Safety & Handling 

Safety has always been one of Evonik's main concerns. As we have clearly committed ourselves to the Responsible Care Program of the chemical industry, we strive for the highest possible level of safety within our own plants and laboratories as well as those of our customers. 
In this chapter we have summarized the safety risks related to hydrogen peroxide and peracetic acid, its handling and storage. Today, many risks are rather unlikely due to globally accepted technical standard exists. 

However, our customers should be aware of the risks and understand the necessity of certain precautions while working with hydrogen peroxide or peracetic acid.


Hydrogen peroxide is a clear colorless liquid, which resembles water. Therefore, spilled product or hydrogen peroxide in unlabeled containers could erroneously be regarded as water. Hydrogen peroxide is corrosive to the skin and eyes as well as to metal surfaces. It is a strong oxidizing chemical and, therefore, tends to react rapidly, sometimes even violently with various substances. Hydrogen peroxide solutions themselves are not flammable. Highly concentrated hydrogen peroxide, however, can ignite inflammable materials, and the oxygen released by decomposition additionally promotes the combustion. Even at low concentrations, ignition can occur under unfavorable conditions after a gradual concentration of the hydrogen peroxide due to evaporation of water.

Vapors can explode if the hydrogen peroxide concentration in the vapor phase is higher than 26mol% (40%w/w). Explosions are ignited by sparks, contact with a catalytically active material, or – at temperatures above 150°C – even by catalytically non-active materials. At normal pressure, such vapor compositions can only occur if the hydrogen peroxide concentration of the liquid is 74wt%w/w or higher and the temperature of the liquid is higher than 100°C.

Explosive and shock-sensitive mixtures can be formed if concentrated hydrogen peroxide comes into contact with organic compounds. According to data in the literature, there is a general risk of detonations if the content of hydrogen peroxide in the resulting mixture is 25% by weight or above. In any case, appropriate safety precautions must be taken to avoid critical conditions. 


As a consequence of the properties of hydrogen peroxide and the safety aspects outlined in the previous chapters some basic rules for the handling of hydrogen peroxide are summarized as follow:



Everybody working with H2O2 should be trained to do so. 

It is our policy to avoid safety risks and incidents wherever possible. Therefore, all personnel should be familiar with all necessary precautions and properties of this chemical.  

Use dedicated equipment only.

It is the easiest way to avoid unintended contamination and compatibility problems.

Only carefully pre-cleaned drums, tubes, pumps and other equipment should be used.

Even with dedicated equipment it is essential to make sure, that all surfaces which come into contact with H2O2 are cleaned carefully.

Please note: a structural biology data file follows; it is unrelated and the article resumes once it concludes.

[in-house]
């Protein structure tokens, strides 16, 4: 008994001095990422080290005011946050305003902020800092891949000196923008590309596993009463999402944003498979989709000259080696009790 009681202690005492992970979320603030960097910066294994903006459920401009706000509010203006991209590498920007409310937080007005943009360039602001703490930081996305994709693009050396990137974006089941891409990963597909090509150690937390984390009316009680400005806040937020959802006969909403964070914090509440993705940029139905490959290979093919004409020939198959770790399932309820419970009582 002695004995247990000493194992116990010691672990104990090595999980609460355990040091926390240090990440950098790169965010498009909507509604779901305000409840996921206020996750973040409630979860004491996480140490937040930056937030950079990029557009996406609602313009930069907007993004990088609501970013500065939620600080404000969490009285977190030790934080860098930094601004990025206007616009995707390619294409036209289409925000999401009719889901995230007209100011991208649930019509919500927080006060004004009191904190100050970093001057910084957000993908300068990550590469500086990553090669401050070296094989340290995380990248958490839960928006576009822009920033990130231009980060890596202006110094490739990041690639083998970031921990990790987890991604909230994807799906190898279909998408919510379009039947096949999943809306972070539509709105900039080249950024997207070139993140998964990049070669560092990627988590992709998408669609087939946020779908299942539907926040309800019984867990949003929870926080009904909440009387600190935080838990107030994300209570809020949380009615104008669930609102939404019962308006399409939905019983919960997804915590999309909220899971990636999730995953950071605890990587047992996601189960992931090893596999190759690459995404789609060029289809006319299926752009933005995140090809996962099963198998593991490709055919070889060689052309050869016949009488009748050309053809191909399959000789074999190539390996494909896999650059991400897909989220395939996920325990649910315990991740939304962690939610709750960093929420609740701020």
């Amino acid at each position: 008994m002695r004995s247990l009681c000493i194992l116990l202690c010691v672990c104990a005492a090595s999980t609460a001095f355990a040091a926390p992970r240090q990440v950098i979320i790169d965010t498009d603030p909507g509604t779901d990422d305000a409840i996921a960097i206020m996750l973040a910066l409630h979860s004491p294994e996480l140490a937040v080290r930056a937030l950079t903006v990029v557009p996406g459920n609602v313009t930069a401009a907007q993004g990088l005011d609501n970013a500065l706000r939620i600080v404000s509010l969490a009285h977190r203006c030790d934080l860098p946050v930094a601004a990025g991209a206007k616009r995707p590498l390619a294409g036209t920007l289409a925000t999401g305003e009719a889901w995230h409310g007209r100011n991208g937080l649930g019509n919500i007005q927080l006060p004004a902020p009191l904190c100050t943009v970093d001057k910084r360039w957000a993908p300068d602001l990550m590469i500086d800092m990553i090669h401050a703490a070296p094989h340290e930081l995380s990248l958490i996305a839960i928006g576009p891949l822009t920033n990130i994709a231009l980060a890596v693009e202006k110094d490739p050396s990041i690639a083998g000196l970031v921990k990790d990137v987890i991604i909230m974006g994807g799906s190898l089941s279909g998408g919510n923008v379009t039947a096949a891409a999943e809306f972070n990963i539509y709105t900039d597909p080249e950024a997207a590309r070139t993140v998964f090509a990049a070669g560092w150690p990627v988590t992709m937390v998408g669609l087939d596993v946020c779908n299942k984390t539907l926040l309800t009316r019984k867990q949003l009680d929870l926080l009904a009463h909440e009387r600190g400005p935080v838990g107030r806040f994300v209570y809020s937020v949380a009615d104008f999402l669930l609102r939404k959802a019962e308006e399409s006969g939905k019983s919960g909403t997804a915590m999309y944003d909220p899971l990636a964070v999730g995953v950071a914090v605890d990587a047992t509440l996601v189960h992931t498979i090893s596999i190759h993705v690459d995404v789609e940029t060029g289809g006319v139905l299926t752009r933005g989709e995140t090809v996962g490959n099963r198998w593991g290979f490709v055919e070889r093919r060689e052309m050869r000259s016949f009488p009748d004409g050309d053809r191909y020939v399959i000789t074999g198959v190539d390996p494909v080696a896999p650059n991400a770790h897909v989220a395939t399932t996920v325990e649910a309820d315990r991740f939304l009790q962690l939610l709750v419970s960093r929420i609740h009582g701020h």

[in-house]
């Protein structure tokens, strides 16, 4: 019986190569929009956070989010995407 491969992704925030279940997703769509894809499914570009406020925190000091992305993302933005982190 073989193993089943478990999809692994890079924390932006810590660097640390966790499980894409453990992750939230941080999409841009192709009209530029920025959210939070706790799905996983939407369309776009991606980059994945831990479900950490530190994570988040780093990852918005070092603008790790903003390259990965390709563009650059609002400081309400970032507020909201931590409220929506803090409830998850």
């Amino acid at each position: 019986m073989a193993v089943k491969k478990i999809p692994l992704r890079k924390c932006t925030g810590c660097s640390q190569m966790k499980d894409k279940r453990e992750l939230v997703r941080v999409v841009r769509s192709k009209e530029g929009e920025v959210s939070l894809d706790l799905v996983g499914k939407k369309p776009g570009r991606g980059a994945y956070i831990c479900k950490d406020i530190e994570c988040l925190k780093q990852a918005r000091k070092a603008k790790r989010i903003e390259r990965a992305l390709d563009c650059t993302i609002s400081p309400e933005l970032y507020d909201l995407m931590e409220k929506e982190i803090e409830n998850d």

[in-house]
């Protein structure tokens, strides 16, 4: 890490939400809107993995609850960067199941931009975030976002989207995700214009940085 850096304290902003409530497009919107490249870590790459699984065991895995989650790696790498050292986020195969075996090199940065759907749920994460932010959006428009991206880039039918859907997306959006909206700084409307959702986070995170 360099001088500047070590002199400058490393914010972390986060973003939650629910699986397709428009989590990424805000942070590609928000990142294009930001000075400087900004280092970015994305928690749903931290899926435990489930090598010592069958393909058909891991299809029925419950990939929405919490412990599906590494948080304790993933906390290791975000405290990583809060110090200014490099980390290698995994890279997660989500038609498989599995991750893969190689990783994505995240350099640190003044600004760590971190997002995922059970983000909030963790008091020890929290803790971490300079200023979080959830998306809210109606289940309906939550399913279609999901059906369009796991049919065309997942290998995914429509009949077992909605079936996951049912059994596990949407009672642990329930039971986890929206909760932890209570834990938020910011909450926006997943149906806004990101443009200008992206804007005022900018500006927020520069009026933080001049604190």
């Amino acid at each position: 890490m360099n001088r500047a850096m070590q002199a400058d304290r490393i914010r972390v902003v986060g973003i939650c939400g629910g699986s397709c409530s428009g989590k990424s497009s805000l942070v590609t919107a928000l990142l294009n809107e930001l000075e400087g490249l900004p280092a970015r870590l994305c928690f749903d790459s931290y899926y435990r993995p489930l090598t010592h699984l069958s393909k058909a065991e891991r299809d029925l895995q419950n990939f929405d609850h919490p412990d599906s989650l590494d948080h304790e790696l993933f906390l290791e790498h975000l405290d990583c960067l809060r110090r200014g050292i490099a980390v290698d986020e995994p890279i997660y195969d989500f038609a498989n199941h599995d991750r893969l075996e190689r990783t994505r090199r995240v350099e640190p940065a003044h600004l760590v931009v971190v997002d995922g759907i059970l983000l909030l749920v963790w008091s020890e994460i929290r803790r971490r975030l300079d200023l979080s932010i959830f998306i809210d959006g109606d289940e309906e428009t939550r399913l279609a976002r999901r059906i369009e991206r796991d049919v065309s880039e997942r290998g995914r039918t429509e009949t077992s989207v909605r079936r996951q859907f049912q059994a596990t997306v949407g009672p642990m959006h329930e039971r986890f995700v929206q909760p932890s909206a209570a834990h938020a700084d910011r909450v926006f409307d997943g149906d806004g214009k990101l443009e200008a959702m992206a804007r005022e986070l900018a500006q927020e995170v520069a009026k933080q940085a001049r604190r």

Avoid any contamination! 

Any contamination with impurities like metal salts, dust, rust, wood, equipment or others is likely to accelerate the decomposition process.

Avoid higher pH values! 

Like contamination, a pH value of 5 or above will increase the decomposition reaction. Any alkali products or caustic solutions have to be avoided.

Protect hydrogen peroxide from heat, direct sunlight and UV radiation. 

Heat, light and radiation can also slightly increase the decomposition process.

Never return H2O2 to its original container. 

H2O2 taken out of its original storage container or tank should never be returned. The risk of unintended contamination of the whole storage volume is just too high.

Make sure that Personal Protective Equipment (PPE) is used and emergency showers are available nearby!

Every person involved in handling of H2O2 has to wear its PPE (goggles, gloves etc). It is necessary to have immediate access to emergency showers and eye wash stations in case an incident occurs.

Have water hoses available in case of an emergency. 

Besides water for personal safety it is always the method of choice to have plenty of water available for dilution or cooling in case of an emergency.

Never confine hydrogen peroxide in drums, tanks, tubes etc.! 

H2O2 always tends to develop overpressure. Therefore, it is mandatory to have pressure relief equipment installed in every part of your system.

Keep storage temperature under surveillance. 

Increasing temperature is an excellent indicator for problems in a tank.

Make sure that only compatible working materials are used. 

The most common compatible materials are glassware, Polyethylene, Polyvinylchloride, Teflon, stainless steel, pure aluminum.

Avoid any contact with inflammable material and organic substances. 

H2O2 is a reactive agent and a strong oxidizer. It is very likely that it reacts with combustible, inflammable or oxidizable materials, possibly resulting in a violent reaction.